The Rise of Mezcal
Mezcal is as laden with folkloric tales as today’s cocktail landscape is with drinks infused with the smoky spirit. To say that this 500-year-old beverage is the “drink du jour” would be accurate — if du jour meant “open-ended period of time that seemingly has no end.” The preponderance of modern mezcalerias popping up all over the country, together with mezcal’s prominence on even the most generic bar menu, speak to its growing popularity — in many places, surpassing even its agave-based cousin, tequila. But to fully realize mezcal’s potent pleasure, it’s important to know where to get it, who’s pouring it and how much they actually know about what’s going in your glass.
First, let’s dispel a few myths:
- Yes, there are worms in the bottom of some mezcal bottles, although if you see one, you’re likely partaking of a lower-end option.
- No, mezcal is not a synonym for tequila. While the two are related, they are not interchangeable.
- You may associate tequila with shooters, but mezcal is meant to be savored.
- Overconsumption of any type of alcohol is bound to come with some kind of consequence. But would mezcal elicit a hangover in the same way tequila might? When Megan Barnes, of the Washington, D.C., hotspot Espita Mezcaleria, was profiled by Thrillist as one of the area’s best bartenders last year, she famously answered in the negative.
There is a hangover theory out there focused on tequila’s monosaccharides, which have to be broken down by the liver, versus mezcal’s polysaccharides, which don’t. But the fact that mezcal is fashioned from 100% distilled agave, while tequila can legally be sold in the United States with only 51% agave and 49% various additives, may have more to do with how you feel while drinking it, and the following day. Either way, Barnes is smitten.
“Mezcal is here to stay,” she tells Global Luxury. As bar manager of Espita, Barnes can be found crafting cocktails and earning accolades simultaneously. She has been profiled and quoted in everything from The New York Times to the Washington Post to Liquor.com; the headline for that piece: “Want to Become a Mezcal Master? Go Work Here.”
Indeed, Espita provides as great an opportunity for drinkers to enjoy a choice cocktail (and diners to relish a broad menu of Southern Mexican dishes) as it does for Barnes and General Manager Josh Phillips to continue to explore the depths of mezcal. Phillips is one of only a few certified Master Mezcaliers in the world, and he and Barnes share a passion for authenticity, sustainability and heritage distillation practices.
Between pours and trips to Mexico on behalf of the Tequila Interchange Project, Barnes talked to us about why mezcal is trending and even shared a recipe for her favorite drink.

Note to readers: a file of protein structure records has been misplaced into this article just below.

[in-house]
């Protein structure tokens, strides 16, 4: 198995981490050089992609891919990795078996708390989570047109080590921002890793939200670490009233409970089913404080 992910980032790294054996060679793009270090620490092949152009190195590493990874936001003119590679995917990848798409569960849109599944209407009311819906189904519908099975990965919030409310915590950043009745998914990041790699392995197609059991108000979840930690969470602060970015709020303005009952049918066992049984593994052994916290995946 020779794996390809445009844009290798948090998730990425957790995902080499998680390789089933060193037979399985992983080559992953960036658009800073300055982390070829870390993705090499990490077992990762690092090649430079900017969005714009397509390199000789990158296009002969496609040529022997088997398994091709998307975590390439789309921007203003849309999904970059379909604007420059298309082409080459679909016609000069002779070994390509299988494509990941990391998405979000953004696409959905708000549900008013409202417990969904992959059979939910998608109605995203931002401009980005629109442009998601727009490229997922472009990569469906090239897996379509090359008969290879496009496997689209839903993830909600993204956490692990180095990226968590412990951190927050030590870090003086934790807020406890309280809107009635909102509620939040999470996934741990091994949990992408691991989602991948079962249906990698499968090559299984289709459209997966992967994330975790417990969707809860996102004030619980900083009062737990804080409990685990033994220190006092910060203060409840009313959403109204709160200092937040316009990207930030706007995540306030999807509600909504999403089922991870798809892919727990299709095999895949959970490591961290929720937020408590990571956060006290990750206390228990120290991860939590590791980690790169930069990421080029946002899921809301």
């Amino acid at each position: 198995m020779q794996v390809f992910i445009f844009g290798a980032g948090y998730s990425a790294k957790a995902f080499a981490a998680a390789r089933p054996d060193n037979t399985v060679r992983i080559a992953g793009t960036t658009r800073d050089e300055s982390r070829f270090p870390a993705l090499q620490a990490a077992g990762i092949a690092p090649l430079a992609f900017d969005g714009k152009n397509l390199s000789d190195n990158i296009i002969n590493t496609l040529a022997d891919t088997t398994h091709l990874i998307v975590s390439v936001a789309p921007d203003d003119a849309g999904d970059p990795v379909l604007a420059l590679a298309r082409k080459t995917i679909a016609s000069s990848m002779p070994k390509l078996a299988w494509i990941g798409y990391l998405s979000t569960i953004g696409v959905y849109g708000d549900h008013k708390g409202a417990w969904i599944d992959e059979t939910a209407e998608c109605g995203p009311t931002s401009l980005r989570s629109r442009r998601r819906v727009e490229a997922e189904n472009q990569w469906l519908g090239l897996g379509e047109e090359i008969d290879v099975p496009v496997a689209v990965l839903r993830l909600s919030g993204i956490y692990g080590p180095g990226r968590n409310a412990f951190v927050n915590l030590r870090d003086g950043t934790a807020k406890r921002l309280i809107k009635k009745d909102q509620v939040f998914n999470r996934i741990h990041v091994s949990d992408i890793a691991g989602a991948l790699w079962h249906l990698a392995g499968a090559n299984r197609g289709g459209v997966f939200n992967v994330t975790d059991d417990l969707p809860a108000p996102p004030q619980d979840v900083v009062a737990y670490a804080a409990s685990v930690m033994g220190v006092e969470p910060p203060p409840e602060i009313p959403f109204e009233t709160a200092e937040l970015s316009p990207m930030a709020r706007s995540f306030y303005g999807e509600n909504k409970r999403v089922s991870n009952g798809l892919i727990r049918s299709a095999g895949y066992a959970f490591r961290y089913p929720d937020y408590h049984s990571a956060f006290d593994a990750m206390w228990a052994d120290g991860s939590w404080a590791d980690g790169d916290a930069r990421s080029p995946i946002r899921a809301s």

Coldwell Banker Global Luxury To what would you attribute the growing popularity of Mezcal in big cities across the country?
Megan Barnes I think that in our day and age, people are more health-conscious and focused on local, sustainable products. While mezcal isn’t a local product for most of us, it is a spirit that is natural and for which practices that are over 500 years old are used to make it.
Coldwell Banker Global Luxury What is it about the taste that people are drawn to?
Megan Barnes People love its bold flavors, variances in flavor from bottle to bottle and how great it makes you feel.
Coldwell Banker Global Luxury For the mezcal novice, how would you describe it (especially for someone who might not understand the difference between mezcal and tequila)?
Megan Barnes The definition of mezcal is any Mexican distilled spirit made from the maguey, or agave. So tequila is a mezcal — not the other way around. Tequila can only be made from Tequiliana Weber — or Blue Agave in the Mexican state of Jalisco. Agaves are typically cooked in an above-ground oven or autoclave, mechanically shredded, fermented, and distilled in either a copper or continuous still.
Mezcal isn’t limited to any specific agave but can only legally be made in the nine states within the Mezcal Denomination of Origin. Agaves are typically cooked in an underground pit for up to a week, then crushed by hand or stone, open-air fermented with wild yeasts and then distilled in a Filipino still, clay still or copper still.
Coldwell Banker Global Luxury What is it like to head the bar program for one of the world’s few certified Master Mezcaliers?
Megan Barnes It’s fun. Having a shared birthday, we actually have quite a lot in common. When tasting mezcal, we typically enjoy the same things. He’s very knowledgeable about the entire mezcal process, but nothing beats going down to Mexico and seeing it firsthand. That’s where the real education lies. We’ve been able to get down to Mexico quite a bit since we’ve opened, and it’s only made my affinity for the spirit stronger.
Coldwell Banker Global Luxury As a follow-up to the previous question, why is it important to have that level of authenticity in the restaurant, especially as more and more restaurants and bars themed around mezcal pop up?
Megan Barnes It’s important to know your stuff about mezcal and the politics surrounding it. Now that mezcal has become this popular thing to drink, larger corporations are hoping to cash in on it, which could not only devastate the agave and the animals who help pollinate the agaves, but Mexico as a whole, too.
Coldwell Banker Global Luxury Do you have a favorite mezcal drink, and why?
Megan Barnes Josh (my Master Mezcalier) and I both love the Oaxacan Sour. It’s my take on a Trinidad Sour. We love Angostura bitters, and it plays so well with the smokiness of the mezcal.
Coldwell Banker Global Luxury Would you be willing to share the recipe?
1.5 oz. Espadin Mezcal
0.75 oz. lemon juice
0.5 oz. Angostura bitters
0.5 oz. pineapple/canela syrup*
*Fresh pineapple juice cooked down with sugar, steeped with canela sticks.
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